The first way to think about this is how it is stored in memory, or in terms of data structures. A 2D array in this form is just a nested array. There is an outer array having arrays for its individual terms. In each inner array, the terms are objects or primitive type values of the type stated during initialization. When we initialize an array of type[firstDimension][secondDimension], we are actually initializing an array of length firstDimension (remember to use length instead of size as size is only for ArrayLists as in Unit 7). Each item in this array is another array containing secondDimension items of the specified type. For example, arrayA is an array with 3 items, each of which is an array with 4 integers.
A 2D array does not have to be rectangular. The inner arrays can vary in size. Here is an example of a non-rectangular array:
int[][] arrayC = {{1, 2}, {3}, {4, 5, 6}};
However, for the rest of this unit, we will be concerned with rectangular arrays, as those will be the type tested on the AP Exam.

Graphical Representation (only works for rectangular arrays)

For rectangular arrays, we can think of these as a grid, table, or matrix (if you have learned them in a prior math class). We can express arrayB from earlier as follows:
int[][] arrayB = {{1, 2, 3, 4}, {5, 6, 7, 8}, {9, 10, 11, 12}};
For a 2D array, type [firstDimension][secondDimension] . In this representation, firstDimension is the number of rows and secondDimension is the number of columns. Remember that arrayB is an example of an int[3][4] 2D array. Using the same logic, arrayB has 3 rows and 4 columns.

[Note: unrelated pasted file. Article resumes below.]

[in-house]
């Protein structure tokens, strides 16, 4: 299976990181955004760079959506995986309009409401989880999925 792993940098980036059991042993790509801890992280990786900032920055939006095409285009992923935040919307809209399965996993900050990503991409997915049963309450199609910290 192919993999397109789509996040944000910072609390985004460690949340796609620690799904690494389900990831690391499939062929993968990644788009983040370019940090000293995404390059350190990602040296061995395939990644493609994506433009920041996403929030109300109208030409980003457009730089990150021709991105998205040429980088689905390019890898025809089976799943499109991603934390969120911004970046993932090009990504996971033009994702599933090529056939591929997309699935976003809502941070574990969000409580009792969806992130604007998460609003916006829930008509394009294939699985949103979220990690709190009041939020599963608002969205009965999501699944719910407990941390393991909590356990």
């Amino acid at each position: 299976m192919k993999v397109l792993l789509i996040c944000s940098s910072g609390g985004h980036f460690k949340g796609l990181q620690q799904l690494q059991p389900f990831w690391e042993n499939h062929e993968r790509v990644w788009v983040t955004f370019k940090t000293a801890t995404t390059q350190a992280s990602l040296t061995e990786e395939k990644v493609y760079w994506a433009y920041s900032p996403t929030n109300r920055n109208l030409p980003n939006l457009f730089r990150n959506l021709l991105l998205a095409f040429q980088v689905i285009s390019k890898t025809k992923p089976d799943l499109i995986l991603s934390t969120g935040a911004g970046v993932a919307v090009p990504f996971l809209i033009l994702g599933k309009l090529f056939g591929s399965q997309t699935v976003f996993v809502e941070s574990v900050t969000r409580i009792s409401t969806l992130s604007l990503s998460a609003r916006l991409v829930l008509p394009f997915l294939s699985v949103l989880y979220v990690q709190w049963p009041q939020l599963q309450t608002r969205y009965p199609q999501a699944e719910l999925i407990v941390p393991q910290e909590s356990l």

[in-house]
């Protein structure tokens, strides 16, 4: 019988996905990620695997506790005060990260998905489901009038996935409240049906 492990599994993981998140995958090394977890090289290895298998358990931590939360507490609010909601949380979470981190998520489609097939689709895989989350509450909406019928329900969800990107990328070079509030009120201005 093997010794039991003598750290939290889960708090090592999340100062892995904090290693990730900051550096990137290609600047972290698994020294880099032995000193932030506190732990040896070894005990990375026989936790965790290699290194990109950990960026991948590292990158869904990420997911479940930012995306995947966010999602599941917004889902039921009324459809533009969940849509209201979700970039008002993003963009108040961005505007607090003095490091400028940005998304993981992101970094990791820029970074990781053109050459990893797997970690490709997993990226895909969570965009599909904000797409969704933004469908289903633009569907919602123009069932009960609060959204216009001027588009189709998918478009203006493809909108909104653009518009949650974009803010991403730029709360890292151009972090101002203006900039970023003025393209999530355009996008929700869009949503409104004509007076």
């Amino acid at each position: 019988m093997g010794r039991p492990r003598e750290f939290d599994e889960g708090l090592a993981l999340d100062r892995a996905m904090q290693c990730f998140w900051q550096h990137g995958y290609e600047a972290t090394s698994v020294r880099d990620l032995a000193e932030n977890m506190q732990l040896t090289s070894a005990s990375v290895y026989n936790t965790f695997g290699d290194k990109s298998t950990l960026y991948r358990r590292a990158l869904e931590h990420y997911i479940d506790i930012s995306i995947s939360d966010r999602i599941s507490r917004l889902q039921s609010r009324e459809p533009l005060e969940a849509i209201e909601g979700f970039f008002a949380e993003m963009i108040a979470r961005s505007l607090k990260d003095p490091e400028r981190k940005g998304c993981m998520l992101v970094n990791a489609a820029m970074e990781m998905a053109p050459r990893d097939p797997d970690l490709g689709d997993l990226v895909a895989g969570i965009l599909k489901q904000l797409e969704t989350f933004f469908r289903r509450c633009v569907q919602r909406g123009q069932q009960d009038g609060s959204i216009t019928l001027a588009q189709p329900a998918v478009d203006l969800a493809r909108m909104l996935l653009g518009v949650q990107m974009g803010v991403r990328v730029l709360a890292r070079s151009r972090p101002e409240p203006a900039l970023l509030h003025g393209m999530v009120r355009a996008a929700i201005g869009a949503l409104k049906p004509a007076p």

From this visual idea, we can easily find the indices to access an individual element of a 2D array.

Indices for Elements in an int[3][4] Array

For indices, we use 2 bracketed numbers, called double-index notation, with the first being the row and the second being the column. Remember that Java is a 0-indexed language, so the row indices range from [0, 1, 2, ..., firstDimension - 1] and the column indices range from [0, 1, 2, ..., firstDimension - 1].
For a pre-initialized array, the number of rows is the length of the outer array, which is arrayName.length, while the number of columns is the length of each inner array, which for rectangular arrays is arrayName[0].length.
With double-index notation, we can access any element of the array. However, if you use an index that is not in the allowed range, you get an ArrayIndexOutOfBoundsException. For example, for arrayB, saying arrayB[2][3] means that we want the element in the third row and the fourth column, which corresponds to 12. Lets do a little practice using arrayB from above:
What are the indices for the following: 1. 6 2. 4 3. 9 4. 5 What values are given for the following indices: 5. [1][3] 6. [0][2] 7. [3][2] 8. [2][0]


1. [1][1] (2nd row, 2nd column) 2. [0][3] (1st row, 4th column) 3. [2][0] (3rd row, 1st column) 4. [1][0] (2nd row, 1st column) 5. 8 (2nd row, 4th column) 6. 3 (1st row, 3rd column) 7. The last row in the array has row index 2, since there is no fourth row with index 3, an ArrayIndexOutOfBoundsException is thrown 8. 9 (3rd row, 1st column)
We will use the graphical representation of 2D arrays in the rest of this unit as it is easier to visualize and understand.